|Age||Children 7-10||X Children 11-14||X Mixed Ages||Virginia Standards of Learning|
English 3.1, 3.2, 3.8, 4.1, 4.2, 5.1, 5.2, 6.1, 6.2
Health 3.1, 3.2, 4.1, 5.1, 5.2, 6.2, 7.2, 8.3
Project Skill: Building healthy mini sandwiches
Success Indicators: As a result of this activity, children will be able to:
- build healthy mini sandwiches
Life Skills: Decision making, Learning to learn, Teamwork
Preparation Time: Buy and prepare the food. Set up stations.
- A variety of sliced bread, crackers, and/or tortillas cut into small pieces for “snack-size” sandwiches
- Vegetables and a luncheon meat (or meat substitute)
• Label Literacy (VCE publication 348-247)
- Wash and cut the vegetables into different types of shapes. Set up three different stations – one with the breads, one with vegetables, and one with meat or a meat substitute.
- Let the students know that their goal is to create a fun snack-wich with at least one food from each of the three food groups. They can be as creative as they want – making smiley faces or even animals with eyes and ears. Encourage them to try a vegetable that they may not have thought of for their sandwich.
- Assign students to one of six groups. Have each group begin with the breads station, followed by the vegetables, then the meat.
- Request that the students wait to try their snack-wiches until the other groups have made theirs. When the first groups are done making their snack-wiches, ask them to work on their handouts too. When everyone is done, have them look to see what types of snack-wiches were designed.
- Enjoy the snack!
- After they are done, go through the handouts and discussion questions. Remember to explain the importance of eating a snack that has foods from a minimum of three different food groups.
- Request that they make snack-wiches at home with their parents and try a “new” food.
- Have them wash their hands first.
- Demonstrate how to go through the stations before they start. Have a few creative snack-wiches for them to see.
- Try to choose some vegetables that you know they’ll like – like lettuce – along with other “new” vegetables that they might not consider for sandwiches, but may like – pickles, carrots, tomatoes, cucumbers. Be creative when you cut up the vegetables. Cut them into triangles, circles, squares, and long strips.
|Snacks can be a healthy part of your diet. Try making a snack-wich at home.|
- Add another food preparation activity for the other three groups to do – such as Banana Roll, Fruit Salad, Peanut Butter Balls, or Fruit Yogurt Crunch. That way they have learned how to make a few snacks… or a whole meal!
- If you do not have the money or time to buy food, assign students to different food groups and ask them to draw some of their favorite foods. Then, have them build different snack-wiches with their pictures and think of fun snack-wich names too.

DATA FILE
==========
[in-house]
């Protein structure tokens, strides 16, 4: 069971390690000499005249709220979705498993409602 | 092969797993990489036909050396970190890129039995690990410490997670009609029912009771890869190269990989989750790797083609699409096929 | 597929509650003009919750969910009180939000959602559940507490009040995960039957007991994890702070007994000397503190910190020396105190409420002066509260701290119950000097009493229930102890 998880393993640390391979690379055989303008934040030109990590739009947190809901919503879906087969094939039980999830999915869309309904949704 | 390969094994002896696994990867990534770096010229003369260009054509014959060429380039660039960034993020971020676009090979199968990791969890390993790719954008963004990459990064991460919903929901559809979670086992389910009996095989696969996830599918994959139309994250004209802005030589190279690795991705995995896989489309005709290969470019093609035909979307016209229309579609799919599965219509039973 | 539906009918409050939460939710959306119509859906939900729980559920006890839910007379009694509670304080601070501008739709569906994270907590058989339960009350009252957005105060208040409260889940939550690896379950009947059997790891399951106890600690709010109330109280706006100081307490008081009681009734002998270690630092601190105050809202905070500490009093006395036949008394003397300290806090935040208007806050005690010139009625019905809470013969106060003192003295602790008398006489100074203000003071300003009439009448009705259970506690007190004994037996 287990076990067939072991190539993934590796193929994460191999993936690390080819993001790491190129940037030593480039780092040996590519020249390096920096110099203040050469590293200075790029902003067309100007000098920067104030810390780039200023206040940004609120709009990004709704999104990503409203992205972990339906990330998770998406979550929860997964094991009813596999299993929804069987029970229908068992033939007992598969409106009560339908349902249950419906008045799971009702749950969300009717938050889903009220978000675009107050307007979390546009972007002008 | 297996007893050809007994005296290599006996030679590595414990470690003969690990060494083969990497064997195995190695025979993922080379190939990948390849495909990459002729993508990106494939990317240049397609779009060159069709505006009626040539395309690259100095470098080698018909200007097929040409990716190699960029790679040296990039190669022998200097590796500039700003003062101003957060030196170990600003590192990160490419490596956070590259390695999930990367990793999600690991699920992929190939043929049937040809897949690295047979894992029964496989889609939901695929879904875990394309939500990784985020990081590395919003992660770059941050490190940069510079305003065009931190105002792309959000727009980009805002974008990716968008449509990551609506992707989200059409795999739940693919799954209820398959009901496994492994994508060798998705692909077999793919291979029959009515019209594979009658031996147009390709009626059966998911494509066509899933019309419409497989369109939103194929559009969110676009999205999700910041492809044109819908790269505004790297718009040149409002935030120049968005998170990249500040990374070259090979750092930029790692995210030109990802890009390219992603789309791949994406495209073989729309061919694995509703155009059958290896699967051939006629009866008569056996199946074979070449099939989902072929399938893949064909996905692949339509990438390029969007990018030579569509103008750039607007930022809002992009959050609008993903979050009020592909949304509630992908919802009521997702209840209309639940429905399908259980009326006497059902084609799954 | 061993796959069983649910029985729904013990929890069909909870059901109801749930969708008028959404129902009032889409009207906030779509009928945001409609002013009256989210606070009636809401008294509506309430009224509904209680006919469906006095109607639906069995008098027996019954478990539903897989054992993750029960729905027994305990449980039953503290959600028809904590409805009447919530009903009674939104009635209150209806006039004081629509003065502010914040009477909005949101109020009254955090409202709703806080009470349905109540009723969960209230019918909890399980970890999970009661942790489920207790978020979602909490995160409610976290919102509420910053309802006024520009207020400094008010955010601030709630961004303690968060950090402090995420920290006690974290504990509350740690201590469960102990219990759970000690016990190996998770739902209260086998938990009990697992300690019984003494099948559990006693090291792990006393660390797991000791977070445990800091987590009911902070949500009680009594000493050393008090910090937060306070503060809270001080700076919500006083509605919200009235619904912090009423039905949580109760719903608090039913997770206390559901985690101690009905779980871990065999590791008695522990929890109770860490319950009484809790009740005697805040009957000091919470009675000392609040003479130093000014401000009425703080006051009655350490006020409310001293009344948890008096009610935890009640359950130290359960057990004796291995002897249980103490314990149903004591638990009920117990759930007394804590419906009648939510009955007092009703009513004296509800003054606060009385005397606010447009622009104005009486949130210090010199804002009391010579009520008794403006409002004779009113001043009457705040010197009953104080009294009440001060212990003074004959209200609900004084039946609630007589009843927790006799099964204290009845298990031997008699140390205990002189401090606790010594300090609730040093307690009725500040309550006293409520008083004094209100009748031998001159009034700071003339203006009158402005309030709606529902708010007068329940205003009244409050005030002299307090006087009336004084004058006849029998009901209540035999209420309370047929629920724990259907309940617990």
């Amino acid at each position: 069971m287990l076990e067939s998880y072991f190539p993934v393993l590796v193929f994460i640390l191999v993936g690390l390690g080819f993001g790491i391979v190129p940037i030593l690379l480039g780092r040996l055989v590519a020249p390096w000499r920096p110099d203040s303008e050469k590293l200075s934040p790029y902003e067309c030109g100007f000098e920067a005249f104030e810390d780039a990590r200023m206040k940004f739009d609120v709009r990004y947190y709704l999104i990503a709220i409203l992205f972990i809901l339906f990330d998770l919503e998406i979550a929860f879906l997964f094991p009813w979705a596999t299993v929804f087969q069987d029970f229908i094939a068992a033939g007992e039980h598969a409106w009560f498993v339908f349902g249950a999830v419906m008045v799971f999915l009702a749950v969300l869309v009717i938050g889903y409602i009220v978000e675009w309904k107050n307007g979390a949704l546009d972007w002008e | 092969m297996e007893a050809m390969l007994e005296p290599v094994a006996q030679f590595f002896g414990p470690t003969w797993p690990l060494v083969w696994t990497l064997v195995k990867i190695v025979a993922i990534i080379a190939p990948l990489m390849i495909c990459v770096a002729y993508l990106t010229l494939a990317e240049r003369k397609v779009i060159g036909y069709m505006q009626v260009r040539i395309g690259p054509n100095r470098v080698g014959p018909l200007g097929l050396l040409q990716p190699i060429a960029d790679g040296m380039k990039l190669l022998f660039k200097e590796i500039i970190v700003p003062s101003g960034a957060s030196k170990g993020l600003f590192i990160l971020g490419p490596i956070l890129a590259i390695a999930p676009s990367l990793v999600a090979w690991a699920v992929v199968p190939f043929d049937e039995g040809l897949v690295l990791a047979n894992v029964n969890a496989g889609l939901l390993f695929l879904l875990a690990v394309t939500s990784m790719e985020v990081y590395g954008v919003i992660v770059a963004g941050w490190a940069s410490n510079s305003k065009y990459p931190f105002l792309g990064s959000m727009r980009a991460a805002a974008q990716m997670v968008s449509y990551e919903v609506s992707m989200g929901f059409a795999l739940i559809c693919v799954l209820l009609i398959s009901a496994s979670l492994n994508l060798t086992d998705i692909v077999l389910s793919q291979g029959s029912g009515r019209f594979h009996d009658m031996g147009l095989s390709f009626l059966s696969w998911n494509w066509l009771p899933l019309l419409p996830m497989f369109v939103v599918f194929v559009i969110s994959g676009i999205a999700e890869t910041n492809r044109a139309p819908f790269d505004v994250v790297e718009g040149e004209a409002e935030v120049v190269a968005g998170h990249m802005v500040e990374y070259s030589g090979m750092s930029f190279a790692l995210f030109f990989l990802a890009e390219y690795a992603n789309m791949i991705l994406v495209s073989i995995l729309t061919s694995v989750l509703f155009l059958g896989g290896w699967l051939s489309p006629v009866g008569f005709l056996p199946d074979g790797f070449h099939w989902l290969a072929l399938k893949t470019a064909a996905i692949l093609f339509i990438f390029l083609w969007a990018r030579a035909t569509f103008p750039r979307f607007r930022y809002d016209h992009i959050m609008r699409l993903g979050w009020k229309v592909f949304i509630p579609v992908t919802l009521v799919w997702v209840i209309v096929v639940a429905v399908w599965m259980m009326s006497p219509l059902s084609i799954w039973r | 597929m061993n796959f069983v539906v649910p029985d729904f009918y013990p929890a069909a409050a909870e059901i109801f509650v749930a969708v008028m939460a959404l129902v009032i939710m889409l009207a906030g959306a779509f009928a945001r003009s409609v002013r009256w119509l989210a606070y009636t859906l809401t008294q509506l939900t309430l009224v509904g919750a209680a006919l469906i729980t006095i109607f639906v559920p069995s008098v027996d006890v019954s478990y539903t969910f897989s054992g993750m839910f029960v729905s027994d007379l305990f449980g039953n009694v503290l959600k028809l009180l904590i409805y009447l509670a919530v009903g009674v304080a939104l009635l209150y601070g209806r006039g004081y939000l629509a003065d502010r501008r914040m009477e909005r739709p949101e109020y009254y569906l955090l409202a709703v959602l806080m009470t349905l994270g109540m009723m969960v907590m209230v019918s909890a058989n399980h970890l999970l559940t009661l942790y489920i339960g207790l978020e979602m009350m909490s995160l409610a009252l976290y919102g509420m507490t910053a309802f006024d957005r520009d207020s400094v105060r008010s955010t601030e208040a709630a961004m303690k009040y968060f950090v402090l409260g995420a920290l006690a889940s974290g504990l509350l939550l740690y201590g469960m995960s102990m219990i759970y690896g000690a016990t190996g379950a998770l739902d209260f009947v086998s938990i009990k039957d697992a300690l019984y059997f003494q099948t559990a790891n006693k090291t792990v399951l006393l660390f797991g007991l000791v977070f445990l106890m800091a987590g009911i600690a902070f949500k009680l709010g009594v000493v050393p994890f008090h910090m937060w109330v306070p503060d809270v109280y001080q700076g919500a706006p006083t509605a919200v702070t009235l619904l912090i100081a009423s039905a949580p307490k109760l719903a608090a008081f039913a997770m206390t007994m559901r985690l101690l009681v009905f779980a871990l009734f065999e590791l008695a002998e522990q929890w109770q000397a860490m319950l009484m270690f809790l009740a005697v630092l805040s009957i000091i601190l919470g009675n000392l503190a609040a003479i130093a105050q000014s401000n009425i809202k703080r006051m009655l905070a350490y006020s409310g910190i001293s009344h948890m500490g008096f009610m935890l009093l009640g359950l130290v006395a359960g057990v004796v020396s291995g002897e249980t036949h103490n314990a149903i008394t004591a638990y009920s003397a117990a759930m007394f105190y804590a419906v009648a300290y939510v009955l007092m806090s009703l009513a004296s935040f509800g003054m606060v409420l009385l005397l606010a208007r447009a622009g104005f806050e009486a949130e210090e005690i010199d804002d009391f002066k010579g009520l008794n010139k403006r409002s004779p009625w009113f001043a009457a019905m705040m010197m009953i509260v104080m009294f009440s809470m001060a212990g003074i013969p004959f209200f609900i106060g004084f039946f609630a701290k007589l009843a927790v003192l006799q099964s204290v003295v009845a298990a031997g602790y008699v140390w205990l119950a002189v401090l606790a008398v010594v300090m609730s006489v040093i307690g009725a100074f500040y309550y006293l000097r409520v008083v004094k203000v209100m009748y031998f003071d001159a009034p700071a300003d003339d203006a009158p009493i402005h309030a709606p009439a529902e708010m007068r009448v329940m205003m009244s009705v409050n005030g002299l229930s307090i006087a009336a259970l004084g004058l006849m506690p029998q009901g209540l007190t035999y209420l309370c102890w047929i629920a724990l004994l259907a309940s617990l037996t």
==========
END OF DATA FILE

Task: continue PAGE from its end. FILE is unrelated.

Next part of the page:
- If you have time, combine this activity with Grazing on Grains by having students look at different types of grains and the snack foods that are made with them.
- Incorporate a few ideas from the Label Literacy activity into this lesson. Have children look at different side items (chips, pretzels, popcorn, etc.) that might go along with the “sandwich” and fill in the Label Literacy handout. Then discuss as a group.
- What did you observe during this activity?
- How did you decide which foods to choose?
- Which snack-wich created in your class was your favorite?
- What is your favorite sandwich?
- What type of whole grains or bread do you like for sandwiches?
- What are some different kinds of vegetables you have tried on sandwiches?
- What about fruit? Have you ever put any fruit on your sandwiches?
- What is the weirdest sandwich you have heard of?
- Why is it important to think of creative ways to make sandwiches?
- How will learning about making a snack-wich help you?
- What might you try in the future when you make sandwiches?
- How does a snack-wich compare to MyPlate?
- What will you tell your family about making snack-wiches?
This publication was partially funded by USDA’s Supplemental Nutrition Assistance Program (SNAP). The Supplemental Nutrition Assistance Program provides nutrition assistance to people with low incomes. It can help you buy nutritious foods for a better diet. To find out more, contact your local county or city Department of Social Services (phone listed under city/county government). For help finding a local number, call toll-free: 1-800-552-3431 (M-F 8:15-5:00, except holidays). By calling your local DSS office, you can get other useful information about services.
In accordance with Federal law and U.S. Department of Agriculture (USDA) policy, this institution is prohibited from discriminating on the basis of race, color, national origin, sex, religious creed, age, disability, or political beliefs.
To file a complaint of discrimination, write USDA, Director, Office of Civil Rights, 1400 Independence Avenue SW, Washington, DC 20250-9410 or call, toll free, (800) 795-3272 (voice) or (202) 720-6382 (TDD). USDA is an equal opportunity provider and employer.
This publication was partially funded by the Expanded Food Nutrition Education Program, USDA, CSREES.
Virginia Cooperative Extension materials are available for public use, reprint, or citation without further permission, provided the use includes credit to the author and to Virginia Cooperative Extension, Virginia Tech, and Virginia State University.
Issued in furtherance of Cooperative Extension work, Virginia Polytechnic Institute and State University, Virginia State University, and the U.S. Department of Agriculture cooperating. Edwin J. Jones, Director, Virginia Cooperative Extension, Virginia Tech, Blacksburg; M. Ray McKinnie, Administrator, 1890 Extension Program, Virginia State University, Petersburg.
December 13, 2011